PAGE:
WSP won for its work in developing an innovative solution for safe water in remote communities. Like many remote communities, the people of the Tl’azt’en Nation in northern B.C. had no access to clean drinking water. Because conventional water treatment technology was unfeasible, WSP Canada and the RES’EAU-WaterNET partnered to develop a treatment system for organic material. The project delivered a full-scale plant that allowed a 14-year boil water advisory to be lifted. The system uses natural biological processes, is low in consumables, reduces chemical requirements, produces little waste and is simple for operators to use.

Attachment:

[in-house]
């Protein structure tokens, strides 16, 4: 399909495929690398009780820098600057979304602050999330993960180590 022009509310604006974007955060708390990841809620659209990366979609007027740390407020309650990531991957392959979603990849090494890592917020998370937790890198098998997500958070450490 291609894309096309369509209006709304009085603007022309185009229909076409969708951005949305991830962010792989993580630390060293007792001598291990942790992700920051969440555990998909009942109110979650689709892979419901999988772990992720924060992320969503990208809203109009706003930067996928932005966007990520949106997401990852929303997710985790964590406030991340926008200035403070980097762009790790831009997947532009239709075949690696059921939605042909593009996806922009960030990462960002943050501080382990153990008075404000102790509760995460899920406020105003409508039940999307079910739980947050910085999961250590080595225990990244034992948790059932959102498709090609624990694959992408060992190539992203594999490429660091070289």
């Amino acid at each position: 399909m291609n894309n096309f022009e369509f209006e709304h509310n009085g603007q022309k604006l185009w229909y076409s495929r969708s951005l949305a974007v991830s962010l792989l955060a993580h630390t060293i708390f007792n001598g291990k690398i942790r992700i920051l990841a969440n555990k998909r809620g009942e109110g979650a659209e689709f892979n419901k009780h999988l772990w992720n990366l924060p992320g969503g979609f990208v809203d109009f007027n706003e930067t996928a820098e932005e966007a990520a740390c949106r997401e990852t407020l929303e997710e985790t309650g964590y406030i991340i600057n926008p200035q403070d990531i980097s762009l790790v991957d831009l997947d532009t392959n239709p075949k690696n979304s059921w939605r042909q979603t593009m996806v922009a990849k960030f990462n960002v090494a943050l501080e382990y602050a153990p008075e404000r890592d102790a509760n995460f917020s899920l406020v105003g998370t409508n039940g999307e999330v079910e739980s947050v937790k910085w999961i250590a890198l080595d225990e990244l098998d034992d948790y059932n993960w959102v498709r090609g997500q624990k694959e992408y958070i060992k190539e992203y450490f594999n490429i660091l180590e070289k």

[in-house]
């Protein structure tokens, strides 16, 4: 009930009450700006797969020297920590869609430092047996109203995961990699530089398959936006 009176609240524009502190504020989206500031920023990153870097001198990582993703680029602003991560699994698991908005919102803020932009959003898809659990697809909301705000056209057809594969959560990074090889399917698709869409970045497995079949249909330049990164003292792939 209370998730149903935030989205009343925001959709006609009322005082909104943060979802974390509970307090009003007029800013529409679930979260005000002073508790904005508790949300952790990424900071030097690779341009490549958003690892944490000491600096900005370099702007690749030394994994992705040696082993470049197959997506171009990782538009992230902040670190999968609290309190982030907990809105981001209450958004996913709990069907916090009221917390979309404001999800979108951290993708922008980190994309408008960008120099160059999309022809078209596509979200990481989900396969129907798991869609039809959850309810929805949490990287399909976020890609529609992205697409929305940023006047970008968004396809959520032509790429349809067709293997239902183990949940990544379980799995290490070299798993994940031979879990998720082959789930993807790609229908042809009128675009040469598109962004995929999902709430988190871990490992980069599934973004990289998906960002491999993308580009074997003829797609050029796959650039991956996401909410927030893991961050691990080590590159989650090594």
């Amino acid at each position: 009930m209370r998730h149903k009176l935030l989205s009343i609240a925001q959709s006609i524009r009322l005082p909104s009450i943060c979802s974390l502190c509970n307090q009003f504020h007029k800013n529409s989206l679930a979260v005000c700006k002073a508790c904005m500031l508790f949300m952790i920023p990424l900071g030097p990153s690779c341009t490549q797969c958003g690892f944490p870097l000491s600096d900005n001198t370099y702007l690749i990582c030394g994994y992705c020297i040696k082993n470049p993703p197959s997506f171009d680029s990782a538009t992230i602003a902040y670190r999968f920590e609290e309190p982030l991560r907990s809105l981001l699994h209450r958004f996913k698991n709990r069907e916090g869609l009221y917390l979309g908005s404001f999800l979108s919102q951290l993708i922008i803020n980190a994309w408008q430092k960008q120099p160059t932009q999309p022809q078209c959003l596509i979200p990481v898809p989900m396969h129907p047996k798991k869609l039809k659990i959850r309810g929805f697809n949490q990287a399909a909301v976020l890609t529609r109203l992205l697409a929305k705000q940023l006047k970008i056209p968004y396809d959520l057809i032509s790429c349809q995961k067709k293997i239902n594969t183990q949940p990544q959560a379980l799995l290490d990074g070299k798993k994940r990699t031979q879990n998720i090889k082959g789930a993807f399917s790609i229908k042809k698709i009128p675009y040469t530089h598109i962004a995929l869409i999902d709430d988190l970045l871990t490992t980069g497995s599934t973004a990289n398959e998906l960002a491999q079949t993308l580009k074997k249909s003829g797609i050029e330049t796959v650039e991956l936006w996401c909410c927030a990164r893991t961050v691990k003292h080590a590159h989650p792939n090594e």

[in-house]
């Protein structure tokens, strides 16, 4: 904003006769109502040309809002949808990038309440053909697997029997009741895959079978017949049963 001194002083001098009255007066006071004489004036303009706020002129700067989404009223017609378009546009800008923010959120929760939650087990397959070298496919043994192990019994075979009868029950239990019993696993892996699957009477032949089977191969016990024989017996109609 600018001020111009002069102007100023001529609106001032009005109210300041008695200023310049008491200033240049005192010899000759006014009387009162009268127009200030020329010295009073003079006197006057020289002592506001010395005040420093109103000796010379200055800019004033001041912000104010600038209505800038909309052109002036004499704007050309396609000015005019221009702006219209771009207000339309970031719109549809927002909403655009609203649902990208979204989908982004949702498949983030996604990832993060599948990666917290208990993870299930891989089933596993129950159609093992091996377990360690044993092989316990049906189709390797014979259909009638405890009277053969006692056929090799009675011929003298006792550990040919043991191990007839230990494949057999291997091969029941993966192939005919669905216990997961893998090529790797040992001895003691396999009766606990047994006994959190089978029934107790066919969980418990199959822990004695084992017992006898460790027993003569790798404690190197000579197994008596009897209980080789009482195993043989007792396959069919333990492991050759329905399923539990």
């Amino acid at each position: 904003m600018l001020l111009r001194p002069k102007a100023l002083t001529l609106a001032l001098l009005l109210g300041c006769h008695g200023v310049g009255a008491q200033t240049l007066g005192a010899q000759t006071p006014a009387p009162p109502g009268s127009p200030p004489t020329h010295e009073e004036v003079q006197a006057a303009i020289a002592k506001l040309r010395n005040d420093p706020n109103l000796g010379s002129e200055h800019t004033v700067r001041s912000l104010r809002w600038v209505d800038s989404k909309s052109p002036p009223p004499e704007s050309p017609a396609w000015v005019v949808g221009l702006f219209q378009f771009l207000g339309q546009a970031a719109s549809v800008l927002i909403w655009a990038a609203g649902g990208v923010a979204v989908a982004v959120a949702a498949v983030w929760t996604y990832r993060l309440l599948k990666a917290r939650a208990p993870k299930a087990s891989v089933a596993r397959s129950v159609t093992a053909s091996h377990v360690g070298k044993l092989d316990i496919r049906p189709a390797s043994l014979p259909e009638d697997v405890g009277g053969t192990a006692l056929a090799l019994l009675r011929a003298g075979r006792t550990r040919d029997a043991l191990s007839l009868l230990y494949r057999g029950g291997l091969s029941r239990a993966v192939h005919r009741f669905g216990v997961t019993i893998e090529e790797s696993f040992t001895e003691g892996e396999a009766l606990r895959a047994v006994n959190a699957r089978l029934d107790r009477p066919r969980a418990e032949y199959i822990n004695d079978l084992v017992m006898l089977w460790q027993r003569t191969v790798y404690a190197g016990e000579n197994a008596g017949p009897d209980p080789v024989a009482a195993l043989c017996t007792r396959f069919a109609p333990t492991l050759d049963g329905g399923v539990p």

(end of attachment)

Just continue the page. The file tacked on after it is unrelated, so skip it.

In front of a new water treatment plant, a group of Tl'azt'en First Nation members stand together alongside consultants, academics and an engineer from Indigenous Services Canada ready to cut the ribbon. It's a celebration to mark the return of safe drinking water to this remote northern B.C. community that has been living under a long-term boil water advisory for 14 years. People have flown and driven in from places like Prince George, B.C., Vancouver and the surrounding Tl'azt'en communities to mark this occasion.